Towards Autonomous Software Development: The SWE-agent Revolution


Language models (LMs) have gained traction as aids in software engineering, where users act as intermediaries between LMs and computers, refining LM-generated code based on computer feedback. Recent advancements depict LMs functioning autonomously in computer environments, potentially expediting software development. However, the practical application of this autonomous approach still needs to be explored. 

Code generation benchmarks serve as crucial metrics for assessing LM performance, evolving to include diverse tasks such as translating problems to different programming languages and incorporating third-party libraries. While traditional benchmarks may become saturated due to rapid LM development, recent efforts explore the more complex landscape of software engineering (SE). This shift led to the emergence of SE benchmarks like SWE-bench, which mirror real-world SE challenges, showcasing the potential of LMs in practical settings. Also, the rise of language agents signifies a paradigm shift towards interactive LM settings, with applications spanning web navigation, computer control, and code generation tasks. 

Researchers from Princeton Language and Intelligence (PLI), Princeton University present SWE-agent, an LM-based autonomous system that tackles real-world software engineering challenges from SWE-bench. It operates by outputting thoughts and commands and then receiving feedback from command execution using the ReAct environment. The core idea of it lies in designing an agent-computer interface (ACI) tailored to LMs, which outperforms traditional interfaces like the Linux shell. The inadequacy of the Linux shell for LM interaction prompts the creation of an effective ACI for the SWE-agent, significantly enhancing performance with commands for file manipulation and informative feedback.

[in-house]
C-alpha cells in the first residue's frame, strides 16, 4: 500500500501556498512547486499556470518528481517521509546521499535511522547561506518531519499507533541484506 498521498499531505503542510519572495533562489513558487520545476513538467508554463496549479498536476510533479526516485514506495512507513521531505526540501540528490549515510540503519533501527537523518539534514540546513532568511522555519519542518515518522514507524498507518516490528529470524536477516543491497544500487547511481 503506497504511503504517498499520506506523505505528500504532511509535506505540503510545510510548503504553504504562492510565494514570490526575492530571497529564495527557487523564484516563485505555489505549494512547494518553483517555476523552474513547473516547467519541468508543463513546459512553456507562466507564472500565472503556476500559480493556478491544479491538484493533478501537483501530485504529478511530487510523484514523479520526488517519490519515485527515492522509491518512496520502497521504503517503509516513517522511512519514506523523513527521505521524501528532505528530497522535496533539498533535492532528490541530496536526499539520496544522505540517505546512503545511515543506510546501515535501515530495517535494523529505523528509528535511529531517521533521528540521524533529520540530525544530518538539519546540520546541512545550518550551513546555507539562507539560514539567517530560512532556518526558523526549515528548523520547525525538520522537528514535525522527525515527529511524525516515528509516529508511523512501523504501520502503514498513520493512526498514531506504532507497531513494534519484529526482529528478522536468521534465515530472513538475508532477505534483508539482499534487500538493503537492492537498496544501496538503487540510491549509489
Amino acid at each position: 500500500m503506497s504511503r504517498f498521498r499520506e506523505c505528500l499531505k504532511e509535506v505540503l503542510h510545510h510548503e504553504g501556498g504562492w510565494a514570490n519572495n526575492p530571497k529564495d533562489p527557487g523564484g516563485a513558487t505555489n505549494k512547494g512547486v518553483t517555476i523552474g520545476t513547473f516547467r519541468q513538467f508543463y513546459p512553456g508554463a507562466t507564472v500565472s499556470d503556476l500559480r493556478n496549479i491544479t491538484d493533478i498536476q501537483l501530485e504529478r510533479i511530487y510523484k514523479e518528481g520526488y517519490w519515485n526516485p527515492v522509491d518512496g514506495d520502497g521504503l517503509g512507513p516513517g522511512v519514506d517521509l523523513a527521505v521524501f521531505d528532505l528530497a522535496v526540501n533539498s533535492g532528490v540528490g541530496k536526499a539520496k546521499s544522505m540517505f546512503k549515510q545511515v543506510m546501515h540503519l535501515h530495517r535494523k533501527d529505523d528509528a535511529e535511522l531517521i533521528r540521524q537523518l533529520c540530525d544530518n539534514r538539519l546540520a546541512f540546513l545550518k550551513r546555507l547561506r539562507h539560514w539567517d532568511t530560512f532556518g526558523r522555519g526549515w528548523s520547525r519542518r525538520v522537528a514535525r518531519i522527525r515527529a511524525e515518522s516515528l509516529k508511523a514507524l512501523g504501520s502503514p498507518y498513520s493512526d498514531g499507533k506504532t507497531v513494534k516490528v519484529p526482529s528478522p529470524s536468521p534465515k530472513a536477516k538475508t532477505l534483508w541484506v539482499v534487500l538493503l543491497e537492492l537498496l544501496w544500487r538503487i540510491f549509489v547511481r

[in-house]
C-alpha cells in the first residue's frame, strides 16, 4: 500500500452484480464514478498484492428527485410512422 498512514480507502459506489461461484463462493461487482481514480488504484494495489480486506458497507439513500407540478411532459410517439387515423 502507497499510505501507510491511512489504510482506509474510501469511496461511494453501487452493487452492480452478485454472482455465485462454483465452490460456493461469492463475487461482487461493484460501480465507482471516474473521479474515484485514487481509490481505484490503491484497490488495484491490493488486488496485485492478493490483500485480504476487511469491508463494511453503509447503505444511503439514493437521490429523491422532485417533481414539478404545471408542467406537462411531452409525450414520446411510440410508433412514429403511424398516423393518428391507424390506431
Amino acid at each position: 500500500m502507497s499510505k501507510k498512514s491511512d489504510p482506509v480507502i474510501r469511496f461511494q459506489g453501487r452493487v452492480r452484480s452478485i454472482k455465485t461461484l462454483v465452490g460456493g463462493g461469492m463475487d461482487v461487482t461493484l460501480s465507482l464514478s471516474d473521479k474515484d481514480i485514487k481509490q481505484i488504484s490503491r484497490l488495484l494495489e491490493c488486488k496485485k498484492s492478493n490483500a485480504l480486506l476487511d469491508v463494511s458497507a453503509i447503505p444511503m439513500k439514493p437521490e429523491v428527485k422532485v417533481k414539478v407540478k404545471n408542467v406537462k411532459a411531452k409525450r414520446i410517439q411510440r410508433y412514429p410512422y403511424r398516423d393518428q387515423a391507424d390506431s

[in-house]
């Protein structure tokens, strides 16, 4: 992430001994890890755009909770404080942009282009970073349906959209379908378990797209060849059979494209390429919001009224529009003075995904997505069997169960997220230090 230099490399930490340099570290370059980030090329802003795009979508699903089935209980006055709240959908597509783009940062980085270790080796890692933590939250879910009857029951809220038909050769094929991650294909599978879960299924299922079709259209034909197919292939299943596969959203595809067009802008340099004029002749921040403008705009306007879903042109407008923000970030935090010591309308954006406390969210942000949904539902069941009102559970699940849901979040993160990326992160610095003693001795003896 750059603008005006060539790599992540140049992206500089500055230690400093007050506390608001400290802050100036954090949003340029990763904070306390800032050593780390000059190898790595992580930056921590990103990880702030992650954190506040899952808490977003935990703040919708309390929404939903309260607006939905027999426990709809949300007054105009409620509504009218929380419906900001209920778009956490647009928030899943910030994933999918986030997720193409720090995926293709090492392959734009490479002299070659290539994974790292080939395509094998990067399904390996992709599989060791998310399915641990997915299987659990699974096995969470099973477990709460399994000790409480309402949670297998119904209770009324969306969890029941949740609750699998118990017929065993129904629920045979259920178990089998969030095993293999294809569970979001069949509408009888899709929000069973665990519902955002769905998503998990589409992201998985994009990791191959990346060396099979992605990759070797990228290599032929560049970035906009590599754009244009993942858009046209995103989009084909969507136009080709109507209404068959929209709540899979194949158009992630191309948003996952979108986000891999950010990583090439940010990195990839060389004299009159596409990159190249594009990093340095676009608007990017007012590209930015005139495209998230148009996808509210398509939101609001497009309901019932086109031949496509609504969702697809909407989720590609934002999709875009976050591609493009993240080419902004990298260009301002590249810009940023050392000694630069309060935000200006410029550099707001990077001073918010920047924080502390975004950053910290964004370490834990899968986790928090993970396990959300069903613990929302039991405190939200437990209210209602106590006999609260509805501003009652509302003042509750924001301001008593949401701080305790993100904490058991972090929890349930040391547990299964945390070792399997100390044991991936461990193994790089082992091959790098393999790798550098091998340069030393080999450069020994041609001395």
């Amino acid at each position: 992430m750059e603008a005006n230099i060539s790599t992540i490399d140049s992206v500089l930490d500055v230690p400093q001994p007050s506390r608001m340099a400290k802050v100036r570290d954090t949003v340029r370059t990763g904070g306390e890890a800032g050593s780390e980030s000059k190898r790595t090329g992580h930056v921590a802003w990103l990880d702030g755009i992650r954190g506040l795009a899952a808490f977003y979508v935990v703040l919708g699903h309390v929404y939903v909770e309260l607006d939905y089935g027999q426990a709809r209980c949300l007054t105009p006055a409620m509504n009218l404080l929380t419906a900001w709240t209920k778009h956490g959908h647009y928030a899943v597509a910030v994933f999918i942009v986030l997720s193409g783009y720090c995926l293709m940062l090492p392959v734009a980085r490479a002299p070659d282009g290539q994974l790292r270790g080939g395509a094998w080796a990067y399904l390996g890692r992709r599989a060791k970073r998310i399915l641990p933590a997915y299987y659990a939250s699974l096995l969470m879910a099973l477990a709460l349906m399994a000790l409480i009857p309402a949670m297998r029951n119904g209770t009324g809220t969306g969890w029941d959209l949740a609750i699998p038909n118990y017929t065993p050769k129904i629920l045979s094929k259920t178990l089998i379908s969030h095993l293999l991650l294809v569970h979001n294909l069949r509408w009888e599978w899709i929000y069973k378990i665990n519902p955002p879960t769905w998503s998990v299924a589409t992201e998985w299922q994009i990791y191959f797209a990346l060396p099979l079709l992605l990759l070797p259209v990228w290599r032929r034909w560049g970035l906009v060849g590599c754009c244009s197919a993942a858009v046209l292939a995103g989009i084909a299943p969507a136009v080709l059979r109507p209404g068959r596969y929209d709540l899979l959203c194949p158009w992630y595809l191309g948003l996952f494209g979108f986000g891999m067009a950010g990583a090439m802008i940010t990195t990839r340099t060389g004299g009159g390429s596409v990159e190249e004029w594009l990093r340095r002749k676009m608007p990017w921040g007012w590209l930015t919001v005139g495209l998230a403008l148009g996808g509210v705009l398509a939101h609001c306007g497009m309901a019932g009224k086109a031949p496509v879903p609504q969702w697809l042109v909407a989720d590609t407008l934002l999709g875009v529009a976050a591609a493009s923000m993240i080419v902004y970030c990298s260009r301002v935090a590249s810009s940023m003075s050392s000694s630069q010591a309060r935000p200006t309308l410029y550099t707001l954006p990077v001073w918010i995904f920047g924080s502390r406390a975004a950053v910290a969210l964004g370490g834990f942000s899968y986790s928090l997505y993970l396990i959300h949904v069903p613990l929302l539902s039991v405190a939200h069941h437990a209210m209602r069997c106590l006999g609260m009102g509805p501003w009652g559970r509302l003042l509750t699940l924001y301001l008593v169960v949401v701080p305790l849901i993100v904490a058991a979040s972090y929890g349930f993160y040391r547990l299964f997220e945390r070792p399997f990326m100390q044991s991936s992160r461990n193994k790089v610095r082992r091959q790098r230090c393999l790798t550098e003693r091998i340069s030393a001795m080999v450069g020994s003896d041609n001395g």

SWE-agent revolutionizes LM interaction in software engineering by providing a tailored ACI for navigating, editing, and executing code commands. Unlike traditional interfaces designed for human users, SWE-agent’s ACI addresses LM-specific needs and limitations, significantly enhancing performance. The ACI comprises search/navigation, file viewing, file editing, and context management components, ensuring efficient codebase navigation and editing while minimizing distractions and errors. SWE-agent’s integration of a code linter alerts the model to mistakes during file edits, ensuring code quality. Context management features concise prompts, error messages, and history processors to maintain informative agent context and enhance interaction clarity.

SWE-agent, coupled with GPT-4 Turbo, achieves superior performance, solving 12.47% and 18.00% of the full SWE-bench test set and Lite split, respectively. Iterative search interfaces, resembling traditional user interfaces like Vim or VSCode, provide search results sequentially via the file viewer. However, exhaustive searching can hinder efficiency. SWE-agent’s file editor enables efficient multi-line edits with immediate feedback, contrasting with restrictive options in the Shell-only setting. Guardrails for error recovery mitigate repetitive editing due to syntax errors, improving overall performance.

In conclusion, this research Introduces SWE-agent, a language agent tailored for software engineering tasks, showcasing state-of-the-art performance on SWE-bench. This approach highlights the importance of designing ACIs specific to agent needs, as evidenced by their methodology, empirical findings, and analysis. The researchers have provided their code, prompts, and generations, along with a flexible codebase for future extensions. SWE-agent aims to inspire advancements in agent versatility and capability for future endeavors.

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